As the Freedom House rating indicates, Moldova has a bad record; freedom of the media is rated 4.75 for 2003. As reported by the Center for Independent Journalism, most newspapers have either become dependent on state subsidies or have turned into tabloids. Serious critical reporting is largely limited to a handful of major newspapers. State TV and radio still predominate and have been highly controversial recently due to politicization and journalists’ protests. Teleradio Moldova remains the main source of information for most of the populace and the only outlet with nation-wide coverage. Overall, serious cases of massive and direct political interference and violations of the freedom of expression and freedom of the media are rare. The mass protests against the pro-Russian legislation in 2002 and 2004, for instance, were all but banned from official media. Nevertheless, in an isolated country with a populace socialized by decades of political propaganda, a substantial distortion of realities and a manipulative censoring of domestic and international realities occur. Due to a selective adoption of recommendations of the Council of Europe, the current law on public broadcasts allowed the CPM to create on its own supervisory bodies to the former state TV and radio, which only strengthened its political weight and intolerance. Private initiatives to finance alternative TV with national coverage were discouraged by licensing bodies such as the National Council for Broadcasting.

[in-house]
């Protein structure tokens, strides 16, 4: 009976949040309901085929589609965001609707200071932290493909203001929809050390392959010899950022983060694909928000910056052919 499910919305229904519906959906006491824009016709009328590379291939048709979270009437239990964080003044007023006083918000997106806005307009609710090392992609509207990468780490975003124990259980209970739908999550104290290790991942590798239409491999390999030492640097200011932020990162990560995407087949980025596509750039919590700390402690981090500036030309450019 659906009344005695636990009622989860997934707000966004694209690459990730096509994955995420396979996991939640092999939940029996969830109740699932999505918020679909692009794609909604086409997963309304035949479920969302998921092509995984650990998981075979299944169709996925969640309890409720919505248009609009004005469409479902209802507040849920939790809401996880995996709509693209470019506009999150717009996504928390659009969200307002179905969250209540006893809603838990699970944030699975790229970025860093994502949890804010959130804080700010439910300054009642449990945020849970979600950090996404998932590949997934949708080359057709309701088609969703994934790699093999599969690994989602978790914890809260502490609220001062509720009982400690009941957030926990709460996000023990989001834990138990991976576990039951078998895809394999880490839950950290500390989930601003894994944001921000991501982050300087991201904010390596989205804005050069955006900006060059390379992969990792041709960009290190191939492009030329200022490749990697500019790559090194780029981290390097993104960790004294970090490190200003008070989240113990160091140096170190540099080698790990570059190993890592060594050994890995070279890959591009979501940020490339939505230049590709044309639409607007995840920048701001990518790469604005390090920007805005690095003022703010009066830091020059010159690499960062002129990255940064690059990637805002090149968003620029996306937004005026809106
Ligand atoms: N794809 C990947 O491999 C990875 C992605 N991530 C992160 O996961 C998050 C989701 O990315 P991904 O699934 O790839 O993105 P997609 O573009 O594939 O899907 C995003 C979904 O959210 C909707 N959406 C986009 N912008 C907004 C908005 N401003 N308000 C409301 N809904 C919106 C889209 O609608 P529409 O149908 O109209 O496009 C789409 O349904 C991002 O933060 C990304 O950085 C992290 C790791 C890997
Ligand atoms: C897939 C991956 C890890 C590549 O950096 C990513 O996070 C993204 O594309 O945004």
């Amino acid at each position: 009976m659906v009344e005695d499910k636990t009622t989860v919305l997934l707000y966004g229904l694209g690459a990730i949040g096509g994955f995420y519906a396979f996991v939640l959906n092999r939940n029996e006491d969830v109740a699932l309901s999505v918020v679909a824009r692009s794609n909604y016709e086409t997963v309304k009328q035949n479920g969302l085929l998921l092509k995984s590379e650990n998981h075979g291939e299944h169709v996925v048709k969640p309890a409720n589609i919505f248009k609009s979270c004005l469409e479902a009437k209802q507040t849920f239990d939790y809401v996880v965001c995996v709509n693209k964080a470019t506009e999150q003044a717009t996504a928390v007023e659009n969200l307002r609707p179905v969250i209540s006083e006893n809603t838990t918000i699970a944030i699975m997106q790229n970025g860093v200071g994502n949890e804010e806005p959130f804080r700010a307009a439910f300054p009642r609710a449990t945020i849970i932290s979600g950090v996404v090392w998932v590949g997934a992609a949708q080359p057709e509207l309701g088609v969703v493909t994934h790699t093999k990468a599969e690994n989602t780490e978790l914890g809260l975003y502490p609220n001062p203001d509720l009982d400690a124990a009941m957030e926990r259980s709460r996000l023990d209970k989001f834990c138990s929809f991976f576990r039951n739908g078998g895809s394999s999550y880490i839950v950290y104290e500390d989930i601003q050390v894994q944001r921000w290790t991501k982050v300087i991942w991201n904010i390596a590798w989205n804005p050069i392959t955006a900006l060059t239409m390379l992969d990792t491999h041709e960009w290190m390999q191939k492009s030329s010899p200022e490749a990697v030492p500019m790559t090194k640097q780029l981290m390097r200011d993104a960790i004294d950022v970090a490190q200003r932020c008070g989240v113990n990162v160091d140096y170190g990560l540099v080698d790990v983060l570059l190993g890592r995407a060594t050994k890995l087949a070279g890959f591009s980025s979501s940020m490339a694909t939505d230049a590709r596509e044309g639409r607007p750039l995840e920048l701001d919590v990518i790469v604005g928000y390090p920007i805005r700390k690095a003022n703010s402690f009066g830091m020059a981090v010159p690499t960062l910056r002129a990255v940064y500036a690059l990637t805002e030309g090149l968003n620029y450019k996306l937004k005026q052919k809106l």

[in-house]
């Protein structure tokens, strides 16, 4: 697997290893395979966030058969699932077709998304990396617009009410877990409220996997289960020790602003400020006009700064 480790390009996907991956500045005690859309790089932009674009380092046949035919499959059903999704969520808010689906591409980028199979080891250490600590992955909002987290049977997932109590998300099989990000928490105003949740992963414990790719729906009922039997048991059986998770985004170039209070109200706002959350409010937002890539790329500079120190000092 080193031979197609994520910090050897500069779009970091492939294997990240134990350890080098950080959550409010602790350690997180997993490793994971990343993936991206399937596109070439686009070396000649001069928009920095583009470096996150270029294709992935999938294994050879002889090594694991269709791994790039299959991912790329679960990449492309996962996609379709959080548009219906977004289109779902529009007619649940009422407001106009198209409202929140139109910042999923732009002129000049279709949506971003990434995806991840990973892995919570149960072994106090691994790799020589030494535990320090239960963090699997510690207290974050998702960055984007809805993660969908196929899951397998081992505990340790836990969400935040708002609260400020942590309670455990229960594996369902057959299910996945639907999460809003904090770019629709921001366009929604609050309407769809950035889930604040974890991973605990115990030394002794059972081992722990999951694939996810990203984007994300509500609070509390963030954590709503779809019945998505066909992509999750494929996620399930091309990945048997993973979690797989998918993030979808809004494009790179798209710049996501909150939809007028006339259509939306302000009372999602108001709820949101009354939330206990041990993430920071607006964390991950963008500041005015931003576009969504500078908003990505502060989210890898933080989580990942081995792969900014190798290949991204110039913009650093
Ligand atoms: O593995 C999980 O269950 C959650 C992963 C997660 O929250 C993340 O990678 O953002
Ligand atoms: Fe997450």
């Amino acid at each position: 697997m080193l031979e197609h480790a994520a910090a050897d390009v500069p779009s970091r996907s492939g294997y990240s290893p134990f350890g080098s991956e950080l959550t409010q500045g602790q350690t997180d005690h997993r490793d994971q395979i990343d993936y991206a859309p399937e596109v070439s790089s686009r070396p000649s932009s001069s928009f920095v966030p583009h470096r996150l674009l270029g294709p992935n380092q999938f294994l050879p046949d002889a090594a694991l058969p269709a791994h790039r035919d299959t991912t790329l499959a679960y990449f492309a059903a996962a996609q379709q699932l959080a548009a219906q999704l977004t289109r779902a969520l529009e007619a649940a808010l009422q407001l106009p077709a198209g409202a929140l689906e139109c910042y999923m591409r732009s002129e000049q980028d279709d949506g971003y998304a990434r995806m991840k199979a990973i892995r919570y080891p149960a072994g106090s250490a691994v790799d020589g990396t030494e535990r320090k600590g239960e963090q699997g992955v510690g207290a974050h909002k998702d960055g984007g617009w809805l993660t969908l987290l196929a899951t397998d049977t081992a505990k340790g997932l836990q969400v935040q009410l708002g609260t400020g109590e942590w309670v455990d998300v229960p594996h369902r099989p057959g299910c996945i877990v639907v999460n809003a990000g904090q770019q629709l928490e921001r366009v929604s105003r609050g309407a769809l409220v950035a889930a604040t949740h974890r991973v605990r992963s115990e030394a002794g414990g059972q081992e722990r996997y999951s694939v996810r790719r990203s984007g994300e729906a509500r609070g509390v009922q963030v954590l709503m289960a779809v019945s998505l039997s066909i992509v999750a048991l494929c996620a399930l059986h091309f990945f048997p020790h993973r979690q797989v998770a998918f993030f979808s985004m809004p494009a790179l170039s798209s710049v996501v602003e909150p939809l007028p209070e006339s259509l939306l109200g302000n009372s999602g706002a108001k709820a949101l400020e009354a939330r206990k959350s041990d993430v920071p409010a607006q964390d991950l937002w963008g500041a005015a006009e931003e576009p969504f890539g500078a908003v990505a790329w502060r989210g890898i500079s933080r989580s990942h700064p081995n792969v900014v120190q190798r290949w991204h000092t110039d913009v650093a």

1.3. Rule of law
The separation of powers is included in the Moldovan Constitution and the corresponding differentiated institutional and procedural set-up exists. Since the 2001 elections the Communist Party has a constitutional majority in Parliament. Several factors have severely undermined democratic principles in practice, including substantial inclinations within the ruling party to subordinate the separation of powers to vested interests and party politics. Objections to government policies by the judiciary and constitutional court are somewhat of an exception. The fact that they do occur, however, indicates that the separation of powers and the independence of the judiciary have not been abandoned completely.